name lookup is performed on the name of operator delete in the scope
of the new-expression (or in global scope for ::new ). If the lookup
succeeds and exactly one of the declarations found matches the decla-
ration of that placement operator new, then the matching placement
operator delete shall be called (_basic.stc.dynamic.deallocation_).
If no matching placement delete is found, propagating the exception
does not cause the object to be deleted.

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Well, thank you all for the answers! I don't have a very good idea for what I'm going to make right now (some non-related boring work that I have to do first is keeping me busy), but at least I have a better idea for what not to do. Actually, I'm thinking about making a class that just places the whole file in a char stream or something like that (I'll take a look if something like that doesn't already exists in the std), than another class takes that stream and converts into a actual bitmap. The OO part is probably on how I make that arrangement work, but that is going to have to wait.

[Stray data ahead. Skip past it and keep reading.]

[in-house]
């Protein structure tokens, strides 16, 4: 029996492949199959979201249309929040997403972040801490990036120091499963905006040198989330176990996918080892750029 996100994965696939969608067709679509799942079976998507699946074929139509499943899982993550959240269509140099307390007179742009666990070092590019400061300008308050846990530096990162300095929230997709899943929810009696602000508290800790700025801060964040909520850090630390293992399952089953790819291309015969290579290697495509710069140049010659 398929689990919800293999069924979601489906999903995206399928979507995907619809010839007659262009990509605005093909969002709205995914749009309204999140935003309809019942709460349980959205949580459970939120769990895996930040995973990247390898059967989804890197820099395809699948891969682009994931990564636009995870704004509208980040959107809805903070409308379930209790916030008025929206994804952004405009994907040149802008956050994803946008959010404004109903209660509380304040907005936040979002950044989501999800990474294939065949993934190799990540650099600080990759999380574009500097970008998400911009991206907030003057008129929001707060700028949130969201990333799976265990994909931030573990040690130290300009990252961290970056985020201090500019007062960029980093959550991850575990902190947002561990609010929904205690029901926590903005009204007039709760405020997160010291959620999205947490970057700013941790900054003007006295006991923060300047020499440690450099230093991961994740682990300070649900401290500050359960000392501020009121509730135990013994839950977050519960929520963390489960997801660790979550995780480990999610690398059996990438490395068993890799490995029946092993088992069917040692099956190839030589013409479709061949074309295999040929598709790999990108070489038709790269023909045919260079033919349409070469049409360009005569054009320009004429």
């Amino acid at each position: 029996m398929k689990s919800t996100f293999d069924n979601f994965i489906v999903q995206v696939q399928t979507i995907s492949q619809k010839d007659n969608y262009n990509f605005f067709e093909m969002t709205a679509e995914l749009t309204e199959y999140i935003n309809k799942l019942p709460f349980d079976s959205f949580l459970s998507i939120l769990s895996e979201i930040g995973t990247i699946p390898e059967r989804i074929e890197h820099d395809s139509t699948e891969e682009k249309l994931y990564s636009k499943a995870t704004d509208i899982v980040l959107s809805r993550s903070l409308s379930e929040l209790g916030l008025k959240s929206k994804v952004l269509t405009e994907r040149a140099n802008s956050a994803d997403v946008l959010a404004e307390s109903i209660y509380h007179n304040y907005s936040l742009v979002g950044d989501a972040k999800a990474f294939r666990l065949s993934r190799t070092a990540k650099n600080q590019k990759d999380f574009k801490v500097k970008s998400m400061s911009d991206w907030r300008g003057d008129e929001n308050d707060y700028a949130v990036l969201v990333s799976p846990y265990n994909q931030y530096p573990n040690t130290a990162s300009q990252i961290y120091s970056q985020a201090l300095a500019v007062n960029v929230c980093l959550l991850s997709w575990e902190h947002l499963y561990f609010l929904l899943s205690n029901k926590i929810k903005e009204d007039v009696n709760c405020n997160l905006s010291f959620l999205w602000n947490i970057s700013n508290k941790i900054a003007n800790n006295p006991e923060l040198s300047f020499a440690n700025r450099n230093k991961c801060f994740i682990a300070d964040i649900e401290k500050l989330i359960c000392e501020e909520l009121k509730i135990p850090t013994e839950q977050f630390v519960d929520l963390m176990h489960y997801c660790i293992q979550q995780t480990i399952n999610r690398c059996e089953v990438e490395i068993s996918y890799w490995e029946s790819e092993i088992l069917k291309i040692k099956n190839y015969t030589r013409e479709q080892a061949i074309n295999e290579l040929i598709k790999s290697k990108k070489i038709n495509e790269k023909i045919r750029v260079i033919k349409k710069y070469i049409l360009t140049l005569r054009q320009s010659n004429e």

Oh, and another thing: I considered using throws, since I really wanted to learn how to use them, but I heard that the palm compiler that I'm using doesn't support try/catch properly, so I decided to ignore them (well yes, not the brightest idea on the book but...)

Anyway, thank you all for the answers!